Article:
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Festival: Beethovenfest Bonn

Biography

September 4th – 27th, 2020

‘Moonlight’: thus the motto of the 2019 Beethovenfest. What looks at first like a wry allusion to the ‘Moonlight Sonata’ turns out to be fruitful terrain for this year’s programme.

No poet could resist the silvery glow of the earth’s satellite, still less any composer. It transforms the shape of our world. ‘Moonlight’ is a romantic theme par excellence. It was made to order for the new subjectivity of experience that emerged around the year 1800 and led, in the course of the 19th century, to ever-deeper probes of pleasure and pain in feeling and orchestral colour.

Beethoven stands at the point of transition. He was thoroughly familiar with the genre of nocturnes and serenades, of romances and Nachtmusik of the sort that found its most skilful practitioner in Mozart. We will devote an entire weekend to these charming ‘preliminary run-ups’ of light music. But Beethoven was already more interested in ‘expression of feeling’ than in physical depictions of Nature. His ‘Pastorale’ unleashes a thunderstorm, as it were, in his own heart. We will hear this seminal work of the 2019 season in various acoustical guises. Much the same applies to the C-sharp minor of the ‘Moonlight Sonata.

But the symphony after Beethoven also has its ‘Pastorale’. Gustav Mahler’s Seventh abounds in birdsong, horn calls and the strains of a mandolin. But now they are invoked as otherworldly visions. Visions also dominate Modest Mussorgsky’s ‘Night on Bald Mountain’, where witches hold sway and have the final word. In Schoenberg’s ‘Transfigured Night’, by contrast, a man and a woman gradually come together, poco a poco crescendo …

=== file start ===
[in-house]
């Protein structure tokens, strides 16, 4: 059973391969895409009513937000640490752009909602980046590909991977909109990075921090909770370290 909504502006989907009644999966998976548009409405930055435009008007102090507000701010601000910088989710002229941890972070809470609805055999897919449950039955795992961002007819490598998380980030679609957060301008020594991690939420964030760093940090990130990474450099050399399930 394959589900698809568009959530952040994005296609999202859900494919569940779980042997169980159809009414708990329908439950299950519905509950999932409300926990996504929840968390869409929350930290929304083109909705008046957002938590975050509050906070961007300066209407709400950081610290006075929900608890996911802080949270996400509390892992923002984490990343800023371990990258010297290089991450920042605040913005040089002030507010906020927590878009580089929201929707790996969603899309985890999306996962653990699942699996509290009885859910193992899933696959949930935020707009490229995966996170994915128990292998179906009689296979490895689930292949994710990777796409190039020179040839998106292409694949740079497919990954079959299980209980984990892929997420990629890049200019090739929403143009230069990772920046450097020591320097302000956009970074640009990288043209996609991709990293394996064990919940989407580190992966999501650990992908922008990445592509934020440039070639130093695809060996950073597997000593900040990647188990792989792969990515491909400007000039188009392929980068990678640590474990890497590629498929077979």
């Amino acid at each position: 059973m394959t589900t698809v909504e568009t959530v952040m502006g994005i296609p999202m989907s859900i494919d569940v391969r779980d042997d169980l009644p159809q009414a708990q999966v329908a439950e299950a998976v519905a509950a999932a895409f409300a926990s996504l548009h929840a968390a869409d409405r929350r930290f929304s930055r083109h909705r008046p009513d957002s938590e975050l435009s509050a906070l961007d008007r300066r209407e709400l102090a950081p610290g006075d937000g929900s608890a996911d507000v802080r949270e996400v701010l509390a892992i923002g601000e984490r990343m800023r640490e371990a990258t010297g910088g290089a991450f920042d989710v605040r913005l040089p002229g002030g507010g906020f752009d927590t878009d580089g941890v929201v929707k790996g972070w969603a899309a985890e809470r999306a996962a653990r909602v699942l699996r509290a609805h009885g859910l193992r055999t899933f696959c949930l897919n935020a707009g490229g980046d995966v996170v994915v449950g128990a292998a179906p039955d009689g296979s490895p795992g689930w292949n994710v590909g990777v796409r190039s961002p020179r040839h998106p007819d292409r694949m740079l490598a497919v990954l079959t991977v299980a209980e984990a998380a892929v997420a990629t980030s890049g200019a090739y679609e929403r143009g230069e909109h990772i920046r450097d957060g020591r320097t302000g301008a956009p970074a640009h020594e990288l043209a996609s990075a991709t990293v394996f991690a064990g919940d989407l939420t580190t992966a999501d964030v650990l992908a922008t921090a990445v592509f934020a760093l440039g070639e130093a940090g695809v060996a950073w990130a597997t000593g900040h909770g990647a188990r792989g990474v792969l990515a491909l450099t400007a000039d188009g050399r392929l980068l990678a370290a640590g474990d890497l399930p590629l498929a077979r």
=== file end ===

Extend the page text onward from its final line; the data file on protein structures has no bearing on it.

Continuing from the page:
Moonlight also leaves room for strangeness, oddities and the bizarre. Aribert Reimann transforms Schumann and Brahms; Giselher Klebe entrusts the ‘Moonlight’ Sonata to a French horn; Enno Poppe ventures onto the Beethoven Violin Concerto; and Beethoven’s Mass in C is interspersed with works by Nono and Lachenmann. A ‘Pierrot’ gets up to his nocturnal tricks, while Brecht and Weill tell of Louisiana, ‘where the waters of the Mississippi flow beneath the moon …’

Great performers will also grace this year’s Beethovenfest. We juxtapose the sound of the modern orchestra alongside ‘original sound’, present world premières, offer theatre and dance, outreach and jazz, and, as always, lots of Beethoven.

My deep gratitude goes to all those donors, sponsors and foundations who made our festival possible – and of course to Beethovenfest aficionados everywhere!

Nike Wagner, Director

For full information, visit the Beethovenfest Bonn Website.

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